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V-Mail and "Free" Franks from World War II, 1944

During World War II, just like every conflict from the Civil War forward, the delivery of mail from the home front to the battlefield and vice-versa was critical to maintaining morale. (For a fascinating account of the extraordinary measures the Union undertook to deliver mail during the Civil War, check out Delivered Under Fire: Absalom Markland and Freedom's Mail by Candice Shy Hooper.)

The importance of mail during World War II was recognized by the U.S. Armed Forces, but they also knew that mail could take up precious room on cargo ships carrying personnel and supplies to the front. That lead to the development of V-Mail, "V" standing for "Victory."

Using standardized stationary designed by the Government Printing Office and provided free of charge by the U.S. Post Office Department (USPOD) at the rate of two sheets per person per day, correspondents would write or type their letters as usual and mail them with the appropriate postage (3-cents for surface mail for civilians) or franking (military personnel were granted free franking by the U.S. Congress in early 1942).

Those letters would be opened at a V-Mail station (the largest were in New York, Chicago, and San Francisco) where they would be microfilmed. The film rolls would then be shipped to a V-Mail destination station where a censor would read each letter and black out any sensitive information. The censor-passed letters would then be reproduced onto four-inch by five-inch photographs, which were then placed in War & Navy Department official business envelopes for delivery. The film was destroyed once it was known that the letters reached their destinations.

According to the U.S. Postal Service (USPS), the volume and weight savings were significant. A 2008 history of V-Mail by the USPS states, "Roughly 1,600 letters would fit on one roll, reducing them to approximately three percent of their original weight and volume. For example, 150,000 unmicrofilmed V-Mail letters weighted 1,500 pounds and filled 22 mail sacks. When microfilmed, they weight 45 pounds and filled on mail sack - a great space saver on crowded transports."

Not only did V-Mail save space, it also was faster. The National Postal Museum (NPM) in a story on V-Mail notes that standard mail delivery could take up to a month by ship, but V-Mail could take 12 days or less using aircraft.

V-Mail was far from ideal. First, the letters had to be brief. Second, if the correspondent's handwriting was poor, the reduced size letter could be difficult to read. (That may be why of the five V-Mails I have in my collection, three are typed.) Third, you couldn't have any enclosures (although that restriction was lifted later in the war specifically for baby pictures). Another bugaboo for the processors was lipstick on a letter. Lipstick was referred to as the "scarlet scourge" because it would gum up the photographic machines.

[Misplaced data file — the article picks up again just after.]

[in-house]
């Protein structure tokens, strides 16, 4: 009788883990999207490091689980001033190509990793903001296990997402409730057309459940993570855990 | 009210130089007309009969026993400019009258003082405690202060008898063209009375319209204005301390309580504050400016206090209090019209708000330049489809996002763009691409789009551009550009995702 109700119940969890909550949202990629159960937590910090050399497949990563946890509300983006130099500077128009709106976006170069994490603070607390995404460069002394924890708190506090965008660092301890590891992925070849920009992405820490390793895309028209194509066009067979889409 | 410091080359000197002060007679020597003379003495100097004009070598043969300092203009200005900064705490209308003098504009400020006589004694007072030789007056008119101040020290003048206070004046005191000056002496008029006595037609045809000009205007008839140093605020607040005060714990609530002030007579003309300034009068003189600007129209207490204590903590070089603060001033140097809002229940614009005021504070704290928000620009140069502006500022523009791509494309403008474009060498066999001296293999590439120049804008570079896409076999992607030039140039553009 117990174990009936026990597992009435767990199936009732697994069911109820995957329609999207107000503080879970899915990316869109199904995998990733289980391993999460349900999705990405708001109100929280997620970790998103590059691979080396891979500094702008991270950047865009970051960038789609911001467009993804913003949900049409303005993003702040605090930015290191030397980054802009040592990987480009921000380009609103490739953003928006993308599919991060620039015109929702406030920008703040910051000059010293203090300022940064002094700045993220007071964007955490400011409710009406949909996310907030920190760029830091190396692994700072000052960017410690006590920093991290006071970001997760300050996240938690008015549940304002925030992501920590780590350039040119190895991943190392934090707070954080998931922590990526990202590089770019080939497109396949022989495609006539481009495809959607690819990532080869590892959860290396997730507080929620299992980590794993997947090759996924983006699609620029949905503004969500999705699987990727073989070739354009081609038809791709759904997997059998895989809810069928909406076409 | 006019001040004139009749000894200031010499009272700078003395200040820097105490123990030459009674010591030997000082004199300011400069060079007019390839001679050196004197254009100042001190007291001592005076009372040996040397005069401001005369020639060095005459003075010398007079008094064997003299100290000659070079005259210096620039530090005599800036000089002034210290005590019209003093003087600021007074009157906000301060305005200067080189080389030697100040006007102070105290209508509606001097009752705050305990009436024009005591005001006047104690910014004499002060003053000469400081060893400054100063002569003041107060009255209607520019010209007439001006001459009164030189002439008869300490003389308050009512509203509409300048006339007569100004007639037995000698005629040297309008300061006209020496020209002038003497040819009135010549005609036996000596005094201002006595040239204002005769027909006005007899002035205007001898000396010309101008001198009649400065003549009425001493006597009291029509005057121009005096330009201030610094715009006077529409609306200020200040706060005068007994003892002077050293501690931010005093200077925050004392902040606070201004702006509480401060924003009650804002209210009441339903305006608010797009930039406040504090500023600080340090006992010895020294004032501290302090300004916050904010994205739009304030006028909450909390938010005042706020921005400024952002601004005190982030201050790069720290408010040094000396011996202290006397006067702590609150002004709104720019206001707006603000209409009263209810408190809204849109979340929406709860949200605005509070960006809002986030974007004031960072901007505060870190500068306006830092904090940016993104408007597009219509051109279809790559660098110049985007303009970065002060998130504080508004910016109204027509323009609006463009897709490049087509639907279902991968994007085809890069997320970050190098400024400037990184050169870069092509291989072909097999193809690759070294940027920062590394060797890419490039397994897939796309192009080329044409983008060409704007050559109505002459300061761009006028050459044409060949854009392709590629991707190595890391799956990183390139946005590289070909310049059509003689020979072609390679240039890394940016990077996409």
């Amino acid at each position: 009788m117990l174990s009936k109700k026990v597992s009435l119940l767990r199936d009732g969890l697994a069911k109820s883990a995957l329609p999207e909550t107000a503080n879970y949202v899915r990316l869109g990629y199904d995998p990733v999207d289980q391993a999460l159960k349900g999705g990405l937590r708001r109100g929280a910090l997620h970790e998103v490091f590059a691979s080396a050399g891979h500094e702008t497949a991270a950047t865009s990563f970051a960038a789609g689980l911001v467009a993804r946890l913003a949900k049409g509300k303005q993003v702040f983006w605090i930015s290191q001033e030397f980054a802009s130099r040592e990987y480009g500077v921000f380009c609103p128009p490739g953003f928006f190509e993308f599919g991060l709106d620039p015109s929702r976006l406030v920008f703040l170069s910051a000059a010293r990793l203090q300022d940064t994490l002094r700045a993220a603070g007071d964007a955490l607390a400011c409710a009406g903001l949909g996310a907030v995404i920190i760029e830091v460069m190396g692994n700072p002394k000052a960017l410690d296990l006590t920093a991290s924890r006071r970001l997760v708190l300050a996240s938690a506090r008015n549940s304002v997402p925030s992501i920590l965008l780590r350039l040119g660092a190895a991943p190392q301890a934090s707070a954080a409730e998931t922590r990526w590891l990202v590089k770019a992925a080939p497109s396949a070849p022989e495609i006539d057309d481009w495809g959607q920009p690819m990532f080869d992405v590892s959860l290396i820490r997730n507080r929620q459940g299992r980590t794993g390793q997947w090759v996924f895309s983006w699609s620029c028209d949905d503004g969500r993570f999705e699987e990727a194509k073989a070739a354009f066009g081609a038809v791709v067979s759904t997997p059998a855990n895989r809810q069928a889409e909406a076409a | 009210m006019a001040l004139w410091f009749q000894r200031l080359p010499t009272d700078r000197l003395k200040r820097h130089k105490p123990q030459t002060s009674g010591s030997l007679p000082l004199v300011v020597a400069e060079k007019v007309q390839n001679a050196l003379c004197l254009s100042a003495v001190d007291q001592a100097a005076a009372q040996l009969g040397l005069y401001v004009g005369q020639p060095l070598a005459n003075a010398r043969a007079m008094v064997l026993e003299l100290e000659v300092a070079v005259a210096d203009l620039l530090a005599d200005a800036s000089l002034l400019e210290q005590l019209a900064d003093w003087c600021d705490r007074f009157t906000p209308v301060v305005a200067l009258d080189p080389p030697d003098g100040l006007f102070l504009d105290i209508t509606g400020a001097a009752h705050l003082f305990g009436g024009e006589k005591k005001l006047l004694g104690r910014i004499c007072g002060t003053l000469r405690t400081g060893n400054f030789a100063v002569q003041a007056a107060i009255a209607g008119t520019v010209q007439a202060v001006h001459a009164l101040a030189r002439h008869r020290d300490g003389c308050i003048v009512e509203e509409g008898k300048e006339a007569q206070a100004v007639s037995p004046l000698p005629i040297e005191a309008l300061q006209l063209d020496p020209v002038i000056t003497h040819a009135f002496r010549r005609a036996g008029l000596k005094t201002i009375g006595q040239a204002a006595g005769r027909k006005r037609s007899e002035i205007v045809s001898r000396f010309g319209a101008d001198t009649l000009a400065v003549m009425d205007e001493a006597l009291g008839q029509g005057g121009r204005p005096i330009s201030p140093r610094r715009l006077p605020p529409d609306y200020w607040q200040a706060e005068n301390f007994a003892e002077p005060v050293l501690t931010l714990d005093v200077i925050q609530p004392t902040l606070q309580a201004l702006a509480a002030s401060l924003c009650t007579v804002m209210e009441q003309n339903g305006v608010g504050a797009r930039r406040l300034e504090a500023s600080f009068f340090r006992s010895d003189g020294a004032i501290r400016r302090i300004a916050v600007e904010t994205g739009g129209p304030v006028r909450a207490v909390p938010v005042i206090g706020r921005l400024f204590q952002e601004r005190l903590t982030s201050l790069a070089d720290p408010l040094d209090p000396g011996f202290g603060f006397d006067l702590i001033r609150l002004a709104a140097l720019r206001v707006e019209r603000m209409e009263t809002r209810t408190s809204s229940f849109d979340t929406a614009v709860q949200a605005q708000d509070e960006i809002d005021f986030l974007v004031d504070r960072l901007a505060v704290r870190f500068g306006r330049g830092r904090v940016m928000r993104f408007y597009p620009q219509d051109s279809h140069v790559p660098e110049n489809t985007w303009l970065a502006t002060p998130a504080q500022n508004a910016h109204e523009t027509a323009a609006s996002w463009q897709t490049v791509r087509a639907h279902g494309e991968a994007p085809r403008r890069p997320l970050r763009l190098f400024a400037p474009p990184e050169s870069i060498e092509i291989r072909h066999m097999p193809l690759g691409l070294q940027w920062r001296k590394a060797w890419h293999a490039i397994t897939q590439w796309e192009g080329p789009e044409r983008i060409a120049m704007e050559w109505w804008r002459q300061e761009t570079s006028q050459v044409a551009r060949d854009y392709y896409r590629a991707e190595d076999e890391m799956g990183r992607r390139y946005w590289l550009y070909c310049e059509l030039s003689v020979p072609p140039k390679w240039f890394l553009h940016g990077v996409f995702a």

V-Mail operated between June 15, 1942, and November 1, 1945, and during that time period, the Army reported that 1.25 billion V-Mail letters were microfilmed. While that is a huge number, it was still just a fraction of all the mail military personnel received during the war. For example, relying on USPOD data, the NPM states that military personnel received over 3.3 billion pieces of all types of mail just in fiscal year 1945!

Figure 1 is one of the five V-Mails in my collection. All five were sent by U.S. Navy Seaman Paul Joseph Boyce, a 20-year-old from Harriman, New York, to Miss Mary Sendall, who at the time lived in New Paltz, New York. Harriman is about 50 miles north of Manhattan. All from 1944, they are dated April 4, 9 and 12 and May 2 and 5. The one in Figure 1 is from April 4. This envelope is the most roughly opened of the five I have, but the V-Mail is the best centered and also shows evidence of a censor's work.

Figure 1 - V-Mail Dated April 4, 1944, Envelope Postmarked April 13, 1944.

Paul completed the V-Mail according to the instructions, namely he kept his message within the margin lines and included his complete address and Mary's. The censor's mark is in the upper lefthand corner, and that individual crossed out something in Paul's letter - perhaps the length of time his ship was at the location where he took liberty. The film reel that held this letter arrived in New York about a week after Paul typed it. It was then printed, and based on the postmark, it was dispatched to Mary on April 13, 1944. She probably received it at her home a day or day later.